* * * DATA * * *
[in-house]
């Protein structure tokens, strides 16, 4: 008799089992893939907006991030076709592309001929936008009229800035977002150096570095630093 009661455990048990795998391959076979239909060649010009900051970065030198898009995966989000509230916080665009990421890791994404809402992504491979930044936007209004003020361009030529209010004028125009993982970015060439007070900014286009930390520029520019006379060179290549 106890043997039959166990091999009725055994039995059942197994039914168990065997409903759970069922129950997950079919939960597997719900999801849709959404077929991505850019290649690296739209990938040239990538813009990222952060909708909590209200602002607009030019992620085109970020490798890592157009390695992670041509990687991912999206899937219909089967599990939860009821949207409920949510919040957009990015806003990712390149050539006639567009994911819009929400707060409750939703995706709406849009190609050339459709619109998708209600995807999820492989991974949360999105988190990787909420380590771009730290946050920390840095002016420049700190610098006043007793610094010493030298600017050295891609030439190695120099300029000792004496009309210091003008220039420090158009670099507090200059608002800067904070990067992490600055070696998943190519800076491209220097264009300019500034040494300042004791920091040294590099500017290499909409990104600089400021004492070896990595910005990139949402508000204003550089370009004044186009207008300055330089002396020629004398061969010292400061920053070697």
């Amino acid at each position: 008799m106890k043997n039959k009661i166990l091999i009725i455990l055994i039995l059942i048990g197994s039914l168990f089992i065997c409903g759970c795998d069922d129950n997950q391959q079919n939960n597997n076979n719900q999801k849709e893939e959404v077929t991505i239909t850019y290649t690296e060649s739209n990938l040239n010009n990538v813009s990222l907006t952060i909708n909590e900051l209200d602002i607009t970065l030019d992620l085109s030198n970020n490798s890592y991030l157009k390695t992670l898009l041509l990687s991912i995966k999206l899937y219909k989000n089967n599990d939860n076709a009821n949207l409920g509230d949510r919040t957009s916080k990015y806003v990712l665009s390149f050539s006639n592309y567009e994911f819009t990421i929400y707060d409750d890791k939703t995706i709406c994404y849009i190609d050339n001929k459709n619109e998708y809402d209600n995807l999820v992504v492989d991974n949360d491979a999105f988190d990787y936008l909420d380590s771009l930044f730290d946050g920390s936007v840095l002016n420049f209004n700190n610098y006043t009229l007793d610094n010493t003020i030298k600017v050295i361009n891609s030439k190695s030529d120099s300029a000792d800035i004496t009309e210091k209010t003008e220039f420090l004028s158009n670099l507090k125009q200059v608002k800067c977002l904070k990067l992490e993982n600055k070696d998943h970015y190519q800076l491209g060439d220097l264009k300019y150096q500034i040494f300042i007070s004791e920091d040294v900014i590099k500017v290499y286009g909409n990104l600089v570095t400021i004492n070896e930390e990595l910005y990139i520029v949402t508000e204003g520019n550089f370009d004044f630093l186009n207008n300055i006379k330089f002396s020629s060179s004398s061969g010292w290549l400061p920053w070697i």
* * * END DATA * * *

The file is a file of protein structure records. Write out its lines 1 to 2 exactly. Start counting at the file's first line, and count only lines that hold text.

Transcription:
[in-house]
């Protein structure tokens, strides 16, 4: 008799089992893939907006991030076709592309001929936008009229800035977002150096570095630093 009661455990048990795998391959076979239909060649010009900051970065030198898009995966989000509230916080665009990421890791994404809402992504491979930044936007209004003020361009030529209010004028125009993982970015060439007070900014286009930390520029520019006379060179290549 106890043997039959166990091999009725055994039995059942197994039914168990065997409903759970069922129950997950079919939960597997719900999801849709959404077929991505850019290649690296739209990938040239990538813009990222952060909708909590209200602002607009030019992620085109970020490798890592157009390695992670041509990687991912999206899937219909089967599990939860009821949207409920949510919040957009990015806003990712390149050539006639567009994911819009929400707060409750939703995706709406849009190609050339459709619109998708209600995807999820492989991974949360999105988190990787909420380590771009730290946050920390840095002016420049700190610098006043007793610094010493030298600017050295891609030439190695120099300029000792004496009309210091003008220039420090158009670099507090200059608002800067904070990067992490600055070696998943190519800076491209220097264009300019500034040494300042004791920091040294590099500017290499909409990104600089400021004492070896990595910005990139949402508000204003550089370009004044186009207008300055330089002396020629004398061969010292400061920053070697």